Nearly eight in 10 American consumers would rather buy an American-made product than an imported one, and more than 60 percent said they would be willing to pay 10 percent more for certain merchandise, according to a 2013 survey by the Consumer Reports National Research Center.
“When woven into customer-facing content, the phrase ‘Made in America’ can be a powerful marketing tool,” says content marketer Mark Morelli, a former retail copywriter.
Crafting products from American-made materials is good for business, but finding homegrown suppliers – and their products – can be challenging. These tips can help guide your search.
Use the web
Whatever supplies you need to produce your creative wares, chances are, they are made in America and available online.
Online supplier directories list American-made products and materials from thousands of manufacturers, wholesalers and other product vendors. Kompass, ThomasNet and the maker-centric Maker’s Row exclusively showcase American suppliers, while directories including Wholesale Central and Wholesalers Network offer both domestic and foreign options. Other websites dedicated to promoting American-made goods include:
A Google search of “American-made products” generates thousands of websites showcasing homegrown goods, from 3M’s Post-it Notes to Sculpey’s crafting clays.
Check out the trades
Looking for American suppliers that specialize in your field? Ask for suggestions from your national trade association, such as the National Needle Arts Association or National Council of Textile Organizations. Then use trade shows to connect with vendors. Directories such as Trade Show News Network (TSNN) and 10 Times will help find the best shows for your business.
Another supply resource may already be sitting on your desk or coffee table. Trade magazines such as Interweave, Handmade Business, American Quilt Retailer and Craft Business feature ads and classifieds for U.S. wholesalers serving an array of industries.
Build a supplier network
The advantages of using domestic suppliers for your products range from high manufacturing quality to faster shipping times to increased protection for your intellectual property.
There are a number of options available to creative entrepreneurs. Just make sure to weigh the pros and cons of each before partnering with any vendor.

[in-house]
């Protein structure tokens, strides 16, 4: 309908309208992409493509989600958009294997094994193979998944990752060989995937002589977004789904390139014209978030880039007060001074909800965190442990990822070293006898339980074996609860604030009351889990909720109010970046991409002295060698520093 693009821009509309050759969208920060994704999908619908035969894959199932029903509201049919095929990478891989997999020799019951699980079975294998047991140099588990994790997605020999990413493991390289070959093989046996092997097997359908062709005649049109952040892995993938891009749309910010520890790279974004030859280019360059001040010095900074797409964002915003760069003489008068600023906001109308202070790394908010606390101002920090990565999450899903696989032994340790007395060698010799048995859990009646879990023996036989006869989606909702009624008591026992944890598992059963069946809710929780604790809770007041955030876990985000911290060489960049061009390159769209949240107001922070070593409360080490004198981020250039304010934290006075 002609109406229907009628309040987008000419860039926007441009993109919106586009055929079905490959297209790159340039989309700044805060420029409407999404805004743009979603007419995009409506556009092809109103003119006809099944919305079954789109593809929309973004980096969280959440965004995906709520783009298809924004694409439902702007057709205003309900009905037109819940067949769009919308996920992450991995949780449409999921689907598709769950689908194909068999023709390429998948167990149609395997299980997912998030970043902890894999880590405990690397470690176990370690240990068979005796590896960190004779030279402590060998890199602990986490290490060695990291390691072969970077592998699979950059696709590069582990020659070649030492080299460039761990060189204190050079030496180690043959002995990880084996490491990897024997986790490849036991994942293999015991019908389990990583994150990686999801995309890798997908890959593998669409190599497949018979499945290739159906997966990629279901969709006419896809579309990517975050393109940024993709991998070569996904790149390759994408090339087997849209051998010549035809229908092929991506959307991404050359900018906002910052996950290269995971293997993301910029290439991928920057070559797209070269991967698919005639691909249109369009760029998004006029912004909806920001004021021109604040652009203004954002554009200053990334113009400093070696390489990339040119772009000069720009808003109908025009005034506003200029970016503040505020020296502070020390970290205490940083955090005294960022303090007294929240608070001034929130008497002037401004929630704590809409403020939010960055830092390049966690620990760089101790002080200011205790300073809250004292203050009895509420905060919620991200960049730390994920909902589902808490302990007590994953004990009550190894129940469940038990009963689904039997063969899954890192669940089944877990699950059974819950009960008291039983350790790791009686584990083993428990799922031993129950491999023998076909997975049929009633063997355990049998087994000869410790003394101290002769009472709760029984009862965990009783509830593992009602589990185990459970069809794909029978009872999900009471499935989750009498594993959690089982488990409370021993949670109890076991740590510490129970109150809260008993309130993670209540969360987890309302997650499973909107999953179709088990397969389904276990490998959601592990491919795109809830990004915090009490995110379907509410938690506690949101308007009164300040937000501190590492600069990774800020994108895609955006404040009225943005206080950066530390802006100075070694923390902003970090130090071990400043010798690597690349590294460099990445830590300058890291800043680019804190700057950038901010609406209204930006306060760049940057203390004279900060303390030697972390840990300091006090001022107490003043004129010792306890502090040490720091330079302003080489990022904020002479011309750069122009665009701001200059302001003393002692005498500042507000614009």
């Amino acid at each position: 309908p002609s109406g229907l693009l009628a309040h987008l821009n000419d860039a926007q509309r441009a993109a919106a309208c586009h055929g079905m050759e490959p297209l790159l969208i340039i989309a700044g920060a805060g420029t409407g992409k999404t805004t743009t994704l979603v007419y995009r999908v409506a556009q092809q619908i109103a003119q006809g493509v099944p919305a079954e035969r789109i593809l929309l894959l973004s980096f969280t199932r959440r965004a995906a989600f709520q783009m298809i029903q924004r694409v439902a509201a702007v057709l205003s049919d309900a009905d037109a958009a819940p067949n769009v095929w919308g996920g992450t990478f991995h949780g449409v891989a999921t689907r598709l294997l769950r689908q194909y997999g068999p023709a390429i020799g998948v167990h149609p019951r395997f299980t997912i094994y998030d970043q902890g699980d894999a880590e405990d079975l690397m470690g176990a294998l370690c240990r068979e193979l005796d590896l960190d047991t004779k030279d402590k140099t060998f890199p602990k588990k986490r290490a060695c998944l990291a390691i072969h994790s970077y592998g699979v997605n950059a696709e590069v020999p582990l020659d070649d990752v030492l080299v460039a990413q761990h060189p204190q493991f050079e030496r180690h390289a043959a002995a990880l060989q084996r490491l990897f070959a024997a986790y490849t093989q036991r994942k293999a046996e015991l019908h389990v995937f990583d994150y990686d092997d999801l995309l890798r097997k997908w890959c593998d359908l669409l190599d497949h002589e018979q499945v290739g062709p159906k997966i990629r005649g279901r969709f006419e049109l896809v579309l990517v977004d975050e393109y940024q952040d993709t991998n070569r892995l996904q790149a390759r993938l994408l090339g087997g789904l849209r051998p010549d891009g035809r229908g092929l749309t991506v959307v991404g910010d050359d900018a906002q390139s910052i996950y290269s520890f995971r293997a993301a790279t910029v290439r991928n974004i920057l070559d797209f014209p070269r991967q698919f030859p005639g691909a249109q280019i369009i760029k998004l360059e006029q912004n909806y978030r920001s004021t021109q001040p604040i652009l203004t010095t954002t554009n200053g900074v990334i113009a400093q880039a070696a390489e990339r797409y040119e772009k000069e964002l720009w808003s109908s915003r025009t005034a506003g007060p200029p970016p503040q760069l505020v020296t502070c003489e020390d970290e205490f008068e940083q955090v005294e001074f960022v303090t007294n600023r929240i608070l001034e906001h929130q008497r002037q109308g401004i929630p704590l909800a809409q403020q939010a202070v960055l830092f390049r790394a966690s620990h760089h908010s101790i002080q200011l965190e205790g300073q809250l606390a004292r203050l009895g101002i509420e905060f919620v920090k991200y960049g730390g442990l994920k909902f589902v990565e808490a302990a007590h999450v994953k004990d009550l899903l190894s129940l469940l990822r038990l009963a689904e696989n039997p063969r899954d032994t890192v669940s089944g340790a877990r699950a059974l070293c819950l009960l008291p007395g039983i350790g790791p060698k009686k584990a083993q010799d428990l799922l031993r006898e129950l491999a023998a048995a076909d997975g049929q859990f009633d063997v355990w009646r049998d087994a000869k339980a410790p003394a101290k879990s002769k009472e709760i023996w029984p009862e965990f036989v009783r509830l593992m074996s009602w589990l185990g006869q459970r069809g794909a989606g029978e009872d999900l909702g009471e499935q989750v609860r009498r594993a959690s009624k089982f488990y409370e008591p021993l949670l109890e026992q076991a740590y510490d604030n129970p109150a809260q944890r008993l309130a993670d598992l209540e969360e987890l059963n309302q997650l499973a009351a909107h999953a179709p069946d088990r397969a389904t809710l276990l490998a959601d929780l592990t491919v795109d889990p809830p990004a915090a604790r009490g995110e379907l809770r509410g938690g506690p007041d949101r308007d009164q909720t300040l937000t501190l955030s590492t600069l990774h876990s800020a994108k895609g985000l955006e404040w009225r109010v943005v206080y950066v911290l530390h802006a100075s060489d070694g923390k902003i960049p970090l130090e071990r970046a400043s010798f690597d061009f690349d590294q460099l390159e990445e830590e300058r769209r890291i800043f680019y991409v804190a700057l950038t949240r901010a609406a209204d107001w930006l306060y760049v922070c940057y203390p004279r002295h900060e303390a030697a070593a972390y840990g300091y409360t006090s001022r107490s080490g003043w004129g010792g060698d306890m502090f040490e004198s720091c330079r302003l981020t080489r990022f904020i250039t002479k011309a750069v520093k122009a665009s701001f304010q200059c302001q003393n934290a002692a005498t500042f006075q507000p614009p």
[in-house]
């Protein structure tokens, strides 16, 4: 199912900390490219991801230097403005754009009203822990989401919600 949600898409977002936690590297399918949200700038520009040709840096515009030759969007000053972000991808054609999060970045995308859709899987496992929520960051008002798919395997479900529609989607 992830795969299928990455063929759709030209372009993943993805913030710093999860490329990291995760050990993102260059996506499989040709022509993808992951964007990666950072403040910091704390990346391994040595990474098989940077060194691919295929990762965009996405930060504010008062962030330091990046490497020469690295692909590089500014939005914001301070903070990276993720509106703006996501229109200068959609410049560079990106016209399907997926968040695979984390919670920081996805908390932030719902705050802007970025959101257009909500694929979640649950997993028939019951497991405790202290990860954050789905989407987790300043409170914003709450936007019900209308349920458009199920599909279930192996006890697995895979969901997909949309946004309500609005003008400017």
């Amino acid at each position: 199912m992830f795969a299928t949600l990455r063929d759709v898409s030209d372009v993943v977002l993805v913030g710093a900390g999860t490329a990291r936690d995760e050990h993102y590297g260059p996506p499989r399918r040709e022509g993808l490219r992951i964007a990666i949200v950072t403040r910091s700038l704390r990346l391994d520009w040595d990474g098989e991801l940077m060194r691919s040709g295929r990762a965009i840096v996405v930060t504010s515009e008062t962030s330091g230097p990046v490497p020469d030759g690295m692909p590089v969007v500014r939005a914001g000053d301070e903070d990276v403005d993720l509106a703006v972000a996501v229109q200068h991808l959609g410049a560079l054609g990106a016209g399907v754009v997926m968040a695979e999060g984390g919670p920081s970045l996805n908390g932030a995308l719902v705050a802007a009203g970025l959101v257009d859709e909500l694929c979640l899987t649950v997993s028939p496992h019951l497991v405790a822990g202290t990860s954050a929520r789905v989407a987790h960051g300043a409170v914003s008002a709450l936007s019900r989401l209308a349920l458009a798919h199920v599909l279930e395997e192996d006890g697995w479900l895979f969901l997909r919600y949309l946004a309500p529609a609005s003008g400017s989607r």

1. Manufacturers generally have lower prices but higher minimum order requirements.
2. Distributors may have higher prices than a manufacturer’s but can accommodate smaller order requests.
3. Wholesalers resell products from a number of manufacturers and distributors in smaller quantities to retailers and other businesses. Genuine wholesale suppliers will require your tax ID number, setting them apart from discount retailers and resellers.
4. Independent craftspeople sell the products they design and/or produce – usually in a limited quantity – directly to retailers or consumers through agents, retail locations and trade shows.
There are advantages to working with each of these, depending on your product needs.
Local organizations, including your chamber of commerce and public library, can help you zero in on products made in your city or region. Other reliable resources include fellow makers, former colleagues and even friendly competitors who patronize local vendors and can share their opinions.
If you need just a small quantity of supplies, consider local retailers. Whether you shop at big-box stores or boutiques, you’ll likely see American-made products on the shelves.
If you aren’t sure if a product was made in America, check the label. All imported goods must bear a country-of-origin label, according to U.S. Customs and Border Protection requirements. If you’re still uncertain about a product’s origin, contact the manufacturer directly.
It may require more time and effort to find American-made products for your business, but making the investment can help set your business apart from the competition while supporting American businesses.
Key tips and takeaways
- Search online supplier directories and U.S. vendor websites to find manufacturers, wholesalers and other suppliers that sell American-made products.
- Use your industry’s trade associations, publications and shows to get connected with vendors who make U.S.-made products specifically for your niche.
- Get recommendations from colleagues, peers and business support organizations about locally and regionally made products near you.